We’re also keen to get people involved in doing something based on the Library A to Z – the aim of the A to Z is to highlight that even though books are a core feature of library services, libraries are so much more than this – whether this “so much more” is as a result of the benefits of reading, or beyond this focus. For example, this is a snippet for the letter E:

Entertainment
Escape
Ebooks
Employability
Equality
Everyone (is welcome)
Education
Excitement
Events
Exhibitions
Enquiry service

Take a look at our original blog post for more details. If you do create anything for it please let us know.

Another way you can get involved is to help One Man & His Beard with a music video for his National Libraries Day song. All you need to do is send him a photo of yourself holding your library card ( weneedlibraries@gmail.com ) as soon as possible.

So, whatever you’ve got planned for your local library don’t forget to let us know.

Finally, if you’re on Facebook, you can also join/like the National Libraries Day event on there, and if you’re on Twitter, the hashtag to use is #NLD14.

Miranda’s story

Libraries mean a lot to me.
I am 9 years old and I remember when I got my first library card.  I also remember picking out my first ever books from the library.  I used to sit down by a big book box and scatter through them to find a suitable one.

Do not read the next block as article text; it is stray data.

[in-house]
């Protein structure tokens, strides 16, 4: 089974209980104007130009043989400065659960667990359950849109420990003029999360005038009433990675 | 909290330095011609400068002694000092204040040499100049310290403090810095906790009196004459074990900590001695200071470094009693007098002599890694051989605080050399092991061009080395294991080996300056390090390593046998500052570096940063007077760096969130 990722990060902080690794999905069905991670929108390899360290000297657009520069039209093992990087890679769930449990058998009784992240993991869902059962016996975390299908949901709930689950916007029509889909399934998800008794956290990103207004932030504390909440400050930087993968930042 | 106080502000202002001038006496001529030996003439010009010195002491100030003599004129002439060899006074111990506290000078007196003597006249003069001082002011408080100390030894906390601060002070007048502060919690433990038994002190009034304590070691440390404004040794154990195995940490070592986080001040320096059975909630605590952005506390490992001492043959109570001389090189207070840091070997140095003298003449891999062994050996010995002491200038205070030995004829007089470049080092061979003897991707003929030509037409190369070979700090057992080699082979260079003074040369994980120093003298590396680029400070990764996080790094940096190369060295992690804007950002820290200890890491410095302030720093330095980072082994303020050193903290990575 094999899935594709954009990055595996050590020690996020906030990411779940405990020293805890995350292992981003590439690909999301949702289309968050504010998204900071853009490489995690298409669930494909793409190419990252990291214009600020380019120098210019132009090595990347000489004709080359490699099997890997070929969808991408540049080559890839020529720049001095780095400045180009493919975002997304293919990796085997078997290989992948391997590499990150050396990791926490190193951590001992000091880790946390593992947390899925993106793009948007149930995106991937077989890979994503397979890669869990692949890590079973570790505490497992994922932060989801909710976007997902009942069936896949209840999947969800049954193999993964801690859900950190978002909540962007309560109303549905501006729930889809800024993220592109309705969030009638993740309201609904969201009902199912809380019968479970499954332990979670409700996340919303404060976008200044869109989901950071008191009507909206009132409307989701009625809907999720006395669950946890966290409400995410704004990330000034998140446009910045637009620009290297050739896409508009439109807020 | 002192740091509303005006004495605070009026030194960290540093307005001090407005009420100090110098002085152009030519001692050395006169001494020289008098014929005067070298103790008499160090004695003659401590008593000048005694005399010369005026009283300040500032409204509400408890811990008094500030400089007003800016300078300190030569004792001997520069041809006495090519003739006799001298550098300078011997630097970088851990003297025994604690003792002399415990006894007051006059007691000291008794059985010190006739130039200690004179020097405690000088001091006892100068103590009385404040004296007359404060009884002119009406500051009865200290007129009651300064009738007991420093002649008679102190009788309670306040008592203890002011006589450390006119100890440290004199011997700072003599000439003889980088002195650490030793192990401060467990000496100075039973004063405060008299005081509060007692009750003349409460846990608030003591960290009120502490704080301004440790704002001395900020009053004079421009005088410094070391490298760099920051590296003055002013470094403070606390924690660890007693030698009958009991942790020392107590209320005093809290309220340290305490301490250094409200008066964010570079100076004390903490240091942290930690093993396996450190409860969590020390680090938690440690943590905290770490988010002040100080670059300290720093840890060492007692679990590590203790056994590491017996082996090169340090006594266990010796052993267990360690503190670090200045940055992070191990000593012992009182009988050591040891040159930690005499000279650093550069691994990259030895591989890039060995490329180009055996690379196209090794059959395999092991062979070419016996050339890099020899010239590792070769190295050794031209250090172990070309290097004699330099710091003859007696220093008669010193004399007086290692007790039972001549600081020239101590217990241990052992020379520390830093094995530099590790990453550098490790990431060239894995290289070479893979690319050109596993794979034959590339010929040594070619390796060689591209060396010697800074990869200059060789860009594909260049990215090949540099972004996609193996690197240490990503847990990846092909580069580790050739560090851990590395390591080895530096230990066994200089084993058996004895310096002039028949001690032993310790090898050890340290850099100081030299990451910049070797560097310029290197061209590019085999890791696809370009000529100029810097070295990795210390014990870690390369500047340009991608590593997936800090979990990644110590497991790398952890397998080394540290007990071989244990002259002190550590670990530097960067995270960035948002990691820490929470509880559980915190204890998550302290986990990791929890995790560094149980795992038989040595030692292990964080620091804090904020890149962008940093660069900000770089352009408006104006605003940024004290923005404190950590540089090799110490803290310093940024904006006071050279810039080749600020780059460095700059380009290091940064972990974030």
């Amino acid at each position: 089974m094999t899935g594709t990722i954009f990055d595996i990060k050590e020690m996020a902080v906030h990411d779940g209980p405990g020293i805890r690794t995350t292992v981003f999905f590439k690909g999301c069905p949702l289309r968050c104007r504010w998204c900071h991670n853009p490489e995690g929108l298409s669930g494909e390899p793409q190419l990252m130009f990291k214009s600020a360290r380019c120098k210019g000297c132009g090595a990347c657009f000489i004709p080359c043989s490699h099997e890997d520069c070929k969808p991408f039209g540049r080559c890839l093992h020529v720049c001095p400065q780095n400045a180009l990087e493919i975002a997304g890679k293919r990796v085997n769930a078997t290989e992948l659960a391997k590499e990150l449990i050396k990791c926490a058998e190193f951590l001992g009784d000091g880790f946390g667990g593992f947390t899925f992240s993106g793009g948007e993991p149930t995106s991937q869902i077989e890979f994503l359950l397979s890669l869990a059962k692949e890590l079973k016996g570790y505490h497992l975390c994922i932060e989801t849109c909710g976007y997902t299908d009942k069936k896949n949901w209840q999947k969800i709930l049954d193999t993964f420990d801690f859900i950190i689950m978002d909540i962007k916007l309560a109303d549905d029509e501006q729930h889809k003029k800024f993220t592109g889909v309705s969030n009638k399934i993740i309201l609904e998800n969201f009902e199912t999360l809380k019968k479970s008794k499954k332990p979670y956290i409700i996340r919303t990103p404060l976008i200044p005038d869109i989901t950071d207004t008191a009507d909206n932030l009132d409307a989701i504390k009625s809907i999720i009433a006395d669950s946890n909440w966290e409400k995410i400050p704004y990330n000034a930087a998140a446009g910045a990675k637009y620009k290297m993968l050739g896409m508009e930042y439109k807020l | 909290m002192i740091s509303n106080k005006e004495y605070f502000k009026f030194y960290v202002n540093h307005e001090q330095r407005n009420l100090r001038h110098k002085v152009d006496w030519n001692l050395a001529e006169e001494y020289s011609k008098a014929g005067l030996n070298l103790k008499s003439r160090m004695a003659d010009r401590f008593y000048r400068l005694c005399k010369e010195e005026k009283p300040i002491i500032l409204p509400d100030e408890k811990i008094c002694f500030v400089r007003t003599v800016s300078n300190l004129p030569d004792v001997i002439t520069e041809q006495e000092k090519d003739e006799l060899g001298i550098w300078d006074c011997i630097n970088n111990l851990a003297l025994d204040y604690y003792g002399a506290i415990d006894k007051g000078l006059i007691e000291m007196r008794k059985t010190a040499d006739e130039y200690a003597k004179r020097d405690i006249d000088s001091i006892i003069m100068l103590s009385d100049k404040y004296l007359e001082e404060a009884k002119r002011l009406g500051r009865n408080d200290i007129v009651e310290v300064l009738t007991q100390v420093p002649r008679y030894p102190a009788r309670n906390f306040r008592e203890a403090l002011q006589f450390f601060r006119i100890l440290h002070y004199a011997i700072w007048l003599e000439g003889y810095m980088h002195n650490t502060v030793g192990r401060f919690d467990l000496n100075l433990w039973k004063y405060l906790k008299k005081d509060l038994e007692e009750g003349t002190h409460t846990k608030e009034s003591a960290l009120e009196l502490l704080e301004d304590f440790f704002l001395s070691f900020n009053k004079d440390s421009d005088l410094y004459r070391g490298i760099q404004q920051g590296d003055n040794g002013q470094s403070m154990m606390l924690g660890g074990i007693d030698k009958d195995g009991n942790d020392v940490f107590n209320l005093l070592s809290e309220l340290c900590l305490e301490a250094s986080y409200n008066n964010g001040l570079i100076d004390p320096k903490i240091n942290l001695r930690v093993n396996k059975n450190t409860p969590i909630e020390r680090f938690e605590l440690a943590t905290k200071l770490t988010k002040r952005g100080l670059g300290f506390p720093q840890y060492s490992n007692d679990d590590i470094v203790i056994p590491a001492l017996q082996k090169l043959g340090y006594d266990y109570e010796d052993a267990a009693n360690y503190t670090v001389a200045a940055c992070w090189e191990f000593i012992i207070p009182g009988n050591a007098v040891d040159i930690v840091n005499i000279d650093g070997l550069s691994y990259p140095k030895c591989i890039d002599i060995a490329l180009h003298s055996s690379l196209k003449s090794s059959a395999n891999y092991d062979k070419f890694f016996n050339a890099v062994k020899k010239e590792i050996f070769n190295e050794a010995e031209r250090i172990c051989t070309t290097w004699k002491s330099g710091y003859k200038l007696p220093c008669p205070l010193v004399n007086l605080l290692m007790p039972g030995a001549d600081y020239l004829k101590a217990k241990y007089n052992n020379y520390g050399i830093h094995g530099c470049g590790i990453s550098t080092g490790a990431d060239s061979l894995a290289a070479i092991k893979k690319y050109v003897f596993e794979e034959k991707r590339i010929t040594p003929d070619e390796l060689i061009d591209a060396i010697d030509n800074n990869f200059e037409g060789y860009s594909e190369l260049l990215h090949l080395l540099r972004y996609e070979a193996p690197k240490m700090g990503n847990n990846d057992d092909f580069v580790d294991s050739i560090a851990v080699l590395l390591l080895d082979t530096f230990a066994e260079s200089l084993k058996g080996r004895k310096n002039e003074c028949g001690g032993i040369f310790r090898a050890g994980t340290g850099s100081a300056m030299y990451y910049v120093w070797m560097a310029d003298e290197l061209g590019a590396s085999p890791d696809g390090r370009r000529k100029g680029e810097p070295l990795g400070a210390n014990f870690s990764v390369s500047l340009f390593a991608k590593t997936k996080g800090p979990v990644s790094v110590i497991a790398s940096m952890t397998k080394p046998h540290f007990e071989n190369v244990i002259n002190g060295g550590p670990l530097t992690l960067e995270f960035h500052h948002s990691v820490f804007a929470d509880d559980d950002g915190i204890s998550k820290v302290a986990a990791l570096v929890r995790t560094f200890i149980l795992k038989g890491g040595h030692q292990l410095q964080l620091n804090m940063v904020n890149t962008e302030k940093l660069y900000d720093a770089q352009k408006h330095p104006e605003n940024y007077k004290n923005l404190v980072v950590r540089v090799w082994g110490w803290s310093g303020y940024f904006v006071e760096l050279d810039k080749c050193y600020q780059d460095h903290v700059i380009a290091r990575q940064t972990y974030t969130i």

A library is a place where I can sit down and take a book off the shelf and read.  I like sitting down on the carpet in silence and reading in peace. A library has variety of all different types of books that you can learn from not just enjoy.  I love reading and the joy of picking it off the shelf.
So please don’t shut down any libraries!

Loans or sales?

In this post author Kathryn White shares her perspective of libraries as “cultural gold”.

 

In December 2011 the National Literacy Trust released figures that of 3.8 million children in the UK, 1 in 3 do not own a book. Seven years ago only one child in ten was thought not to own a book.

Sadly, it is schools from deprived areas dealing with overcrowding, language diversity and financial constraints that are unable to buy books or engage authors/illustrators; seeing their priorities, quite rightly, as the basic needs of their students. However these schools are those most in need of cultural support in order to bring children into and insure their positive development within the community. Reading not only teaches language skills but more importantly, social skills. There is a definite correlation between better reading and more tolerance and understanding between varying cultures and religions. Children attending deprived schools do not have the same exposure to external creative input; which often facilitates for alternative viewpoints and values. Students in higher income areas where parental input, community governors or public support enable staff to engage external creative tutors, invariably gain greater understanding and engage in open discussion. Yet it is poorer catchments, where students face greater financial and social hardship that is often starved of quality literature at home which would encourage empathy and tolerance.